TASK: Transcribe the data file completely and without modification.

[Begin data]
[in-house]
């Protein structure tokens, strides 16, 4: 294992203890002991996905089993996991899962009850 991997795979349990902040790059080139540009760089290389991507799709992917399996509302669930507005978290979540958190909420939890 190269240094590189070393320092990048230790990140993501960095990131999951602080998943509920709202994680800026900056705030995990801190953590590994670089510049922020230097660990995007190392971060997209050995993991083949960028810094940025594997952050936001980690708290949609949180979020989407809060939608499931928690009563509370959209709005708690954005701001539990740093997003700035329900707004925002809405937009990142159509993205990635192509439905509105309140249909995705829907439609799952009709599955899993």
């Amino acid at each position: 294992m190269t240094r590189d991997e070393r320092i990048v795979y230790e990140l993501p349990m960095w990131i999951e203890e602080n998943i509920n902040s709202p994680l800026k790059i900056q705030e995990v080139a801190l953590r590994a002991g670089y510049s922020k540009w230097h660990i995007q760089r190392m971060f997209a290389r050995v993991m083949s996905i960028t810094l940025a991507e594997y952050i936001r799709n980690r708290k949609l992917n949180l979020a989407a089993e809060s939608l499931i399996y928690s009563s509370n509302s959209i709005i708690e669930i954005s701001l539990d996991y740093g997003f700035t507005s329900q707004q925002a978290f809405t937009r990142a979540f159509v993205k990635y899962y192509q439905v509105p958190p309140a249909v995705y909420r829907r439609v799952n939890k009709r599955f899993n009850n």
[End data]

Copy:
[in-house]
């Protein structure tokens, strides 16, 4: 294992203890002991996905089993996991899962009850 991997795979349990902040790059080139540009760089290389991507799709992917399996509302669930507005978290979540958190909420939890 190269240094590189070393320092990048230790990140993501960095990131999951602080998943509920709202994680800026900056705030995990801190953590590994670089510049922020230097660990995007190392971060997209050995993991083949960028810094940025594997952050936001980690708290949609949180979020989407809060939608499931928690009563509370959209709005708690954005701001539990740093997003700035329900707004925002809405937009990142159509993205990635192509439905509105309140249909995705829907439609799952009709599955899993």
């Amino acid at each position: 294992m190269t240094r590189d991997e070393r320092i990048v795979y230790e990140l993501p349990m960095w990131i999951e203890e602080n998943i509920n902040s709202p994680l800026k790059i900056q705030e995990v080139a801190l953590r590994a002991g670089y510049s922020k540009w230097h660990i995007q760089r190392m971060f997209a290389r050995v993991m083949s996905i960028t810094l940025a991507e594997y952050i936001r799709n980690r708290k949609l992917n949180l979020a989407a089993e809060s939608l499931i399996y928690s009563s509370n509302s959209i709005i708690e669930i954005s701001l539990d996991y740093g997003f700035t507005s329900q707004q925002a978290f809405t937009r990142a979540f159509v993205k990635y899962y192509q439905v509105p958190p309140a249909v995705y909420r829907r439609v799952n939890k009709r599955f899993n009850n």